In case of more than one author contributing to the research, individual contributions (substantial, not percentage) of each author must be specified in the manuscript (in the “Authors' contributions” section; e.g., research designing: Author1; conducting experiments: Author2; writing the manuscript: Author1, Author2; etc.). This information will be published in the article.

Changes in authorship

In accordance with COPE guidelines, any changes in authorship require written consent of all authors sent individually via direct email to the Editor-in-Chief. Each of them must issue a statement on the acceptance of the proposed changes in the authorship of submitted manuscripts or published articles. Corresponding author takes responsibility for providing a clear reason for the change(s) and should coordinate interaction between the authors and the Editor-in-Chief. In case no satisfactory agreement can be reached among the authors, they must contact their parent institution(s) for final decision; the editors take no responsibility to resolve such disagreements. If a change in authorship pertains to the already published paper, it will be executed by publishing a correction article.

Competing Interests

Public trust in the peer review process and the credibility of published articles depend in part on how well the conflict of interest is handled.

Conflict of interest exists when an author (or the author’s institution), reviewer, or editor has financial or personal relationships that inappropriately influence his or her actions. Such relationships are also known as dual commitments, competing interests, or competing loyalties. They vary from those with negligible potential to those with great potential to influence scientific judgment. They may also exist when an individual is not aware of it. Financial relationships, such as employment, consultancies, honoraria, paid expertises are the most easily identifiable conflicts of interest and the most likely to undermine the credibility of the journal, the authors, and science itself. However, conflicts may occur for other reasons, such as personal relationships, academic competition, and intellectual passion.
If any conflict of interest exists, it is obligatory that each author and reviewer declares it.

Default Timing

Please note that the default timing for editorial and review operations may go beyond the specified below.

  • From submission to first decision (whether or not the manuscript will be sent out for review): maximum 7 days
  • To reach decision for reviewed manuscripts: maximum 2 weeks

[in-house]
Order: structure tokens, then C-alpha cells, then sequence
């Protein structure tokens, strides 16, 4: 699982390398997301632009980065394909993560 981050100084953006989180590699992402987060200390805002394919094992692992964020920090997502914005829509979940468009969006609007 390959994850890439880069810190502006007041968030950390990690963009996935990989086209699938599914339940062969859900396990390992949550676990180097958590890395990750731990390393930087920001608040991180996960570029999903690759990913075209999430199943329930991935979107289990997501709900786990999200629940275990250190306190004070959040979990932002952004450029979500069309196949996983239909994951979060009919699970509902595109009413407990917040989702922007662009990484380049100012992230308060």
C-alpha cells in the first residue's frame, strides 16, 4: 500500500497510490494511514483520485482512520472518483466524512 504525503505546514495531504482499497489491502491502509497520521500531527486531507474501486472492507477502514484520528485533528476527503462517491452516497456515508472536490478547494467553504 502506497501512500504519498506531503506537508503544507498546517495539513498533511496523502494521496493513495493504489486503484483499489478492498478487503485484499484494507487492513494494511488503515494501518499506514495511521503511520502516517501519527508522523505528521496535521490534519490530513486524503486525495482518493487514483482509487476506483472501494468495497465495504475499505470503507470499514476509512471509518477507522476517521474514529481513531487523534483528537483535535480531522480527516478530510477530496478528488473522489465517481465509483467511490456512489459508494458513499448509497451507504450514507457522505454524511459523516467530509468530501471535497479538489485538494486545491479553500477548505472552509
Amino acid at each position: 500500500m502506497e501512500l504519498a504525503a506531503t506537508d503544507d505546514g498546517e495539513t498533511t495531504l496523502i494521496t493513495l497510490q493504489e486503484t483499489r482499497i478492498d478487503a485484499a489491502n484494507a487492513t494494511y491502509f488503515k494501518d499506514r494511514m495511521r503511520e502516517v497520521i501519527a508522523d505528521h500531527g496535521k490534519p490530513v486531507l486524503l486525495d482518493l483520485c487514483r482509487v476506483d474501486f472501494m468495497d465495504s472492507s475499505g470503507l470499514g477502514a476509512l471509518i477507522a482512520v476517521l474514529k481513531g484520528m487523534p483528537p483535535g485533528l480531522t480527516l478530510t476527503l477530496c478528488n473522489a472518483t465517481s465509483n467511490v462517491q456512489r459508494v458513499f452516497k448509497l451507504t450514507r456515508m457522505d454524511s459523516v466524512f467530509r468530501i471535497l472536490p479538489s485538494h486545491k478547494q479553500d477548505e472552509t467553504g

• From acceptance to online: maximum 4 weeks

Reviewers (single review round)
  • Accept/decline review request: maximum 7 days
  • Review: maximum 4 weeks

  • Revise (when the initial submission does not conform to the journal requirements or when the paper is resubmitted for subsequent revision or review): maximum 1 month

Corrections, Retractions, and Commenting

In general, the journal publishes corrections, retractions, and expressions of concern by following the COPE guidelines.


Minor corrections (clarifications) will be possible through comments posted by the editors to the online version of the article. Major corrections will be published via correction article, fully indexed and linked to the original paper. Major corrections cover errors that significantly affect the understanding of the original article.


Readers may also post comments. Editors reserve the right to remove the comment if its content is inconsistent with generally accepted ethical principles.


Editors and reviewers are requested to treat submissions in strict confidence.

Author Self-Archiving

Authors are permitted to post: (i) the original manuscript (preprint) – in any repository or on their website, (ii) the accepted for publication version of the manuscript (postprint) – in any repository or on their website, (iii) the publisher-created published version – in any online service, with the exception that the preprint shouldn’t be available during the review process in this journal to comply with double-blind review requirements. Additionally, authors should ensure that the prepublication version of the work if shared is (i) accompanied by an appropriate note describing the work as a preprint or postprint and that (ii) upon publication, it is linked with the published work (e.g., the prepublication version is amended to include DOI of the published work).

Verify the policy at SHERPA/RoMEO.

Digital Archiving

The published articles are deposited to the Library of Science (maintained by the Center for Open Science), to the National Library of Poland, and to the Internet Archive.